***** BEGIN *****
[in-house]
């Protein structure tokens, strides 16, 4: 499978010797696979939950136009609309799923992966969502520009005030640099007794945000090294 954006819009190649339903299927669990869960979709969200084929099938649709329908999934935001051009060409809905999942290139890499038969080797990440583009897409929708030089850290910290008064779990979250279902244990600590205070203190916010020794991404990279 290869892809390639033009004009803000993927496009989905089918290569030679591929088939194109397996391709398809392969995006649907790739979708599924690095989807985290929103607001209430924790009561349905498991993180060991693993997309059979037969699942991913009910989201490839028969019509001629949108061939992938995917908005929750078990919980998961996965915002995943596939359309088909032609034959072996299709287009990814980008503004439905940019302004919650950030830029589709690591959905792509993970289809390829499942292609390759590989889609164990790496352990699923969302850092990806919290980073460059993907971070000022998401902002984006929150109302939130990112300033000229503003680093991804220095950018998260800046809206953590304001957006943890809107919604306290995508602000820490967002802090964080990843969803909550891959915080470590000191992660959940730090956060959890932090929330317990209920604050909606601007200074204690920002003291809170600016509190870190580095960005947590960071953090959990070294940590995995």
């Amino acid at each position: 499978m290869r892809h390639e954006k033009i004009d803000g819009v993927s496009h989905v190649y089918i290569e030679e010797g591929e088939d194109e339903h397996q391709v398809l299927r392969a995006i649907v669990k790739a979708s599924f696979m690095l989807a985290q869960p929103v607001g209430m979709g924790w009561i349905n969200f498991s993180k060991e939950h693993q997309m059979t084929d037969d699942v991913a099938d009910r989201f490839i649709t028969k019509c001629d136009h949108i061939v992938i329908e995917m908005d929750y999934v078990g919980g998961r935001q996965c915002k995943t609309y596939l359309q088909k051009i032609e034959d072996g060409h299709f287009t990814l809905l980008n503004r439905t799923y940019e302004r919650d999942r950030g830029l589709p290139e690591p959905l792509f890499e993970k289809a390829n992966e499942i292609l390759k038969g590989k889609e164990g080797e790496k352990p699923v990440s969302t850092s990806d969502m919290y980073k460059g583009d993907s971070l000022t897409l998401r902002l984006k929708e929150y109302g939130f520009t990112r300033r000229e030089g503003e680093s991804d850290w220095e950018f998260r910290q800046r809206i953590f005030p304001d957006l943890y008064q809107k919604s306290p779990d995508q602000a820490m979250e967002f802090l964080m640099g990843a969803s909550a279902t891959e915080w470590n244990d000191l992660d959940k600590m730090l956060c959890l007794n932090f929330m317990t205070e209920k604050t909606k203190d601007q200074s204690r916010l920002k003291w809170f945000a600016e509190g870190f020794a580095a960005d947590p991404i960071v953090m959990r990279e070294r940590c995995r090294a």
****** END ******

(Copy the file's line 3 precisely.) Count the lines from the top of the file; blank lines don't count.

């Amino acid at each position: 499978m290869r892809h390639e954006k033009i004009d803000g819009v993927s496009h989905v190649y089918i290569e030679e010797g591929e088939d194109e339903h397996q391709v398809l299927r392969a995006i649907v669990k790739a979708s599924f696979m690095l989807a985290q869960p929103v607001g209430m979709g924790w009561i349905n969200f498991s993180k060991e939950h693993q997309m059979t084929d037969d699942v991913a099938d009910r989201f490839i649709t028969k019509c001629d136009h949108i061939v992938i329908e995917m908005d929750y999934v078990g919980g998961r935001q996965c915002k995943t609309y596939l359309q088909k051009i032609e034959d072996g060409h299709f287009t990814l809905l980008n503004r439905t799923y940019e302004r919650d999942r950030g830029l589709p290139e690591p959905l792509f890499e993970k289809a390829n992966e499942i292609l390759k038969g590989k889609e164990g080797e790496k352990p699923v990440s969302t850092s990806d969502m919290y980073k460059g583009d993907s971070l000022t897409l998401r902002l984006k929708e929150y109302g939130f520009t990112r300033r000229e030089g503003e680093s991804d850290w220095e950018f998260r910290q800046r809206i953590f005030p304001d957006l943890y008064q809107k919604s306290p779990d995508q602000a820490m979250e967002f802090l964080m640099g990843a969803s909550a279902t891959e915080w470590n244990d000191l992660d959940k600590m730090l956060c959890l007794n932090f929330m317990t205070e209920k604050t909606k203190d601007q200074s204690r916010l920002k003291w809170f945000a600016e509190g870190f020794a580095a960005d947590p991404i960071v953090m959990r990279e070294r940590c995995r090294a």